Mary Queen of Scots: Focuses on the Cost of Power

Saoirse Ronan stars as Mary Stuart and Margot Robbie stars as Queen Elizabeth I in MARY QUEEN OF SCOTS, a Focus Features release.
Mary Queen of Scots might as well be subtitled, badass queens and the jacked up machinations of power-hungry men and fuckboys. It's an imperfect narrative - with some standout performances - that needed a more cohesive purpose.

I have an addiction to historical dramas. It's Helena Bonham Carter fault. Lady Jane sent me to the library to find out what was up with British lady monarchs losing their damn heads when they're supposed to be in charge. So, I started eyeing Focus Features's Mary Queen of Scots as soon as production began.

Mary Queen of Scots: A Theme Runs Through It

This is a retelling of Mary Stuart's life. The script's based on "Queen of Scots: The True Life of Mary Stuart" by British historian and biographer Dr. John Guy. This is not your typical historical drama plot. And that's a result of Dr. John Guy's research. His work directly contradicts earlier accounts of both Mary Stuart and Elizabeth I's motivations, personalities and relationship.
Director Josie Rourke directorial choices are blatantly pushing a narrative theme. Thankfully the subject allows for it without forcing the ill-fitting character arcs. Both Elizabeth and Mary are savvy strategists. Robbie and Ronan's portrayals leave no doubt as to their intelligence, youth insecurities, or (nice to see) ruthlessness.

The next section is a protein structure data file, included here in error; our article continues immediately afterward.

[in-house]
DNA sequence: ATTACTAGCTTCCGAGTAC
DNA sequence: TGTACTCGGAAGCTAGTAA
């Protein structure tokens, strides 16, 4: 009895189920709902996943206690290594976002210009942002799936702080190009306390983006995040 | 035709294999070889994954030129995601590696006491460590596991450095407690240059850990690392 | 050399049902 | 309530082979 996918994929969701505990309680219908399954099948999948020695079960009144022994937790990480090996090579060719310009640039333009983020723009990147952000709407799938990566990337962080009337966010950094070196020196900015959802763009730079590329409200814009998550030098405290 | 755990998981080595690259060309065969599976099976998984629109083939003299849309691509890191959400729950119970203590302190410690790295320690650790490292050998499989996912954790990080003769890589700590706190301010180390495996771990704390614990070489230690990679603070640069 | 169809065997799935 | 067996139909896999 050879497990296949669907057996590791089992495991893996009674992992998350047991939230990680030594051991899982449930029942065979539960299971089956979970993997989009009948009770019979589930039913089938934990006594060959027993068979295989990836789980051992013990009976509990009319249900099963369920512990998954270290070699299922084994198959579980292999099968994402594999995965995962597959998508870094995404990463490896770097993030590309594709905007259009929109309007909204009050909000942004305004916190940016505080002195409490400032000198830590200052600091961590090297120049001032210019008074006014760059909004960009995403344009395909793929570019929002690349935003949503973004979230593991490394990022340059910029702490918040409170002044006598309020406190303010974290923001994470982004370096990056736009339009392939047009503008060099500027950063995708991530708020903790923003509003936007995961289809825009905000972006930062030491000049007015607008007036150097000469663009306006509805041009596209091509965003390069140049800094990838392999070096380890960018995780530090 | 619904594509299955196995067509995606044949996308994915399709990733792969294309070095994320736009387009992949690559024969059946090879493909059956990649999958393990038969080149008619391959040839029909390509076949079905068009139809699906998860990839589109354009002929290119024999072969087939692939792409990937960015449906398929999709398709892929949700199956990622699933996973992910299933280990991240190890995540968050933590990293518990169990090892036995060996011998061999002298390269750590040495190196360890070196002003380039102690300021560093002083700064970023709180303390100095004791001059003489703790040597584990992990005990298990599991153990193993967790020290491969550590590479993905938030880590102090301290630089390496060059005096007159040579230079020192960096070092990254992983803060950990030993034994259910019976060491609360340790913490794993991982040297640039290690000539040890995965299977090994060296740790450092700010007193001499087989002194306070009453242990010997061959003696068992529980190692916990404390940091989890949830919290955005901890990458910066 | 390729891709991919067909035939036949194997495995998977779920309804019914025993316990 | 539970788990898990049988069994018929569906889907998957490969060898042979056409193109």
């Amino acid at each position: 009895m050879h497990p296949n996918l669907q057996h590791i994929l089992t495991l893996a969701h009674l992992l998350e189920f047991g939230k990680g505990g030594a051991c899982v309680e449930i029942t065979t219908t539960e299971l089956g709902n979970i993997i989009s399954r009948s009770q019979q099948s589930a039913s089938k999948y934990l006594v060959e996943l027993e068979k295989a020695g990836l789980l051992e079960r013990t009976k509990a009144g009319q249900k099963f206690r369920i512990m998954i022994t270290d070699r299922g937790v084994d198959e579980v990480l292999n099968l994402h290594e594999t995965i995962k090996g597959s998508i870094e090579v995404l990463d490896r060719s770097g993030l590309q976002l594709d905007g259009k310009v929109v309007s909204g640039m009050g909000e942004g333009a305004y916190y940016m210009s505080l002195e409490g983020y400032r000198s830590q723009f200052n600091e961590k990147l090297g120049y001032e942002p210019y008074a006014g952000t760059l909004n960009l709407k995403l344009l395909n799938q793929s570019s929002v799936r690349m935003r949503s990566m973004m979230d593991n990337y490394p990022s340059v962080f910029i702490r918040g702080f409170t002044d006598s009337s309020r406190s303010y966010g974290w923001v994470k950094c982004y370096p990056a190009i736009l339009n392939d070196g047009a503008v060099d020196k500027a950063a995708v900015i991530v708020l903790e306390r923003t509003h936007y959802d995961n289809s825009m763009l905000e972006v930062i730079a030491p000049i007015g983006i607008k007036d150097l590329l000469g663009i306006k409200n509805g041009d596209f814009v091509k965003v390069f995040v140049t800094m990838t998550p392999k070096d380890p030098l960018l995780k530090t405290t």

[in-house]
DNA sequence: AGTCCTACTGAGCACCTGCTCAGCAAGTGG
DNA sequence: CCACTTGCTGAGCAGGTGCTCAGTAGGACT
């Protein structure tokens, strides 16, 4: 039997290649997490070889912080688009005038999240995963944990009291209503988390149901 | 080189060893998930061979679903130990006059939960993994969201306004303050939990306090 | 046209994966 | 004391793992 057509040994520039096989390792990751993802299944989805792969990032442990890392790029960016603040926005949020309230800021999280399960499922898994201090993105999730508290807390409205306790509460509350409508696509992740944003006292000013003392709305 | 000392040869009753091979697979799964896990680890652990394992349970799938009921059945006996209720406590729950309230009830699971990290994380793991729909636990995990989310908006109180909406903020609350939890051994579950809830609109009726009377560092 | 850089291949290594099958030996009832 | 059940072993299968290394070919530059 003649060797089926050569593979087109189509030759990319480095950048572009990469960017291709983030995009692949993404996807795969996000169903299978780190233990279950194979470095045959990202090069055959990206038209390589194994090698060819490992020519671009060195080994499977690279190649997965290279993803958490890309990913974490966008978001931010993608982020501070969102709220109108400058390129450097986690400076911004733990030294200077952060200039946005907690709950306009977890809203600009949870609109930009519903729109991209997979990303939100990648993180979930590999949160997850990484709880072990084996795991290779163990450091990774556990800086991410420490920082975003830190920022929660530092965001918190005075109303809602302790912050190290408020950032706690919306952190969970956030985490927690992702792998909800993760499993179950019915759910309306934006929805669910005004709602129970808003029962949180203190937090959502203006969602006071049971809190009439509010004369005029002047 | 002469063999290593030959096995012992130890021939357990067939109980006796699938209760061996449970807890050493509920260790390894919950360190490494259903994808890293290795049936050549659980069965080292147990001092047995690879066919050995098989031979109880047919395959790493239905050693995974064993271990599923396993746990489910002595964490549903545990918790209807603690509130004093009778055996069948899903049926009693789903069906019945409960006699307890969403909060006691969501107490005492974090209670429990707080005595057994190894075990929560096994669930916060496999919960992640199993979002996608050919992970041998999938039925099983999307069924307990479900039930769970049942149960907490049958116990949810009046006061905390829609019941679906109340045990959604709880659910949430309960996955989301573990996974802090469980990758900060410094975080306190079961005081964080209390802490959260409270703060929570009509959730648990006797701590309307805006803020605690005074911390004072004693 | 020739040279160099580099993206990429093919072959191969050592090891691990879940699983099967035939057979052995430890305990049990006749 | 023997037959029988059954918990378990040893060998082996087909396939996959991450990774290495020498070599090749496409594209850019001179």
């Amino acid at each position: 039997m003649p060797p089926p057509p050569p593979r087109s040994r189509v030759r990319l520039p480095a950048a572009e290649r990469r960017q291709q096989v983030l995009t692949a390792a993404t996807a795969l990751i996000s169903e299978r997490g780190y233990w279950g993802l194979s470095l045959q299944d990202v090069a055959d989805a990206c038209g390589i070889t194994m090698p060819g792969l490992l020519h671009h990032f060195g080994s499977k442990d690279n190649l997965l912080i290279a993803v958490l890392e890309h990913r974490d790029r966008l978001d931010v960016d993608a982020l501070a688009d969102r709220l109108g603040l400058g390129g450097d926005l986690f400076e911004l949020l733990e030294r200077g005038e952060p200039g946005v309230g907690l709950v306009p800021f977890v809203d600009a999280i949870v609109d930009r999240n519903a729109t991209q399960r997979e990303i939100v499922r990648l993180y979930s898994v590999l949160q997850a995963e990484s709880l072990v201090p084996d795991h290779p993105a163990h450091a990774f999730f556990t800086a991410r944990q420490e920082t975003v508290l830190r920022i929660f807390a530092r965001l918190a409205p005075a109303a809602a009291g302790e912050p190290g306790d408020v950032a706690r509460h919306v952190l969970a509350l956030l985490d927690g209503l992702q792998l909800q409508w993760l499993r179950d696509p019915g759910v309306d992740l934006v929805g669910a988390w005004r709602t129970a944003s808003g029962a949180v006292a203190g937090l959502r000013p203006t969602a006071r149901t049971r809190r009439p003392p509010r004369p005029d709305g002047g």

A lot of period pieces are built around action but this one focuses on the Queens' motivations. For the most part, Rourke ably balances screen time between the goings-on in Queen Elizabeth I's court and that of Queen Mary. The plot unfolds with a subtle flair that's engaging. This story's driven by each woman's vulnerabilities. There are no easy decisions and each is always dangerous. But narrative development unbalances because far too many plot points are under-developed.

Challenging History

As directorial debuts go, Josie Rourke couldn't have picked better source material to scratch a feminist itch. For once, a narrative intended to focus on a feminine perspective is a natural fit. Although the contemporary-edge to each monarch's character portrait - these ladies aren't as demure - and dialogue tone will make some to discount everything as fiction.

As all dramatizations tend to do, Mary Queen of Scots takes serious liberties in how it portrays several characters (historians expect your eye to twitch) but I found the subversions purposeful.

Who is Mary Stuart?

Mary Stuart (Saoirse Ronan) was Queen of France at 16 and widowed by 18. She refused to re-marry; opting instead to return to Scotland. Stuart immediately reclaims her throne from the Regent, her half-brother, the Earl of Moray (James McArdle). I'll just say, perfect casting thy name is Saoirse Ronan.

Medieval Men Were Trash...but damn.

In her absence, Scotland's fallen under Protestant control. John Knox (David Tennant) a powerful Protestant cleric believes a woman monarch goes against the will of God and nature (because patriarchy ain't new) so has interest in Catholic Queen. Stuart finds herself the focus of a seriously malicious smear campaign lead by Knox. He paints her as lascivious and sexually promiscuous at every turn. John Knox in the hands of David Tennant is almost unfair. Tennant breathes fire and ferments hatred with believable animus that adds the tension to the more subtle conspiracies playing out on screen.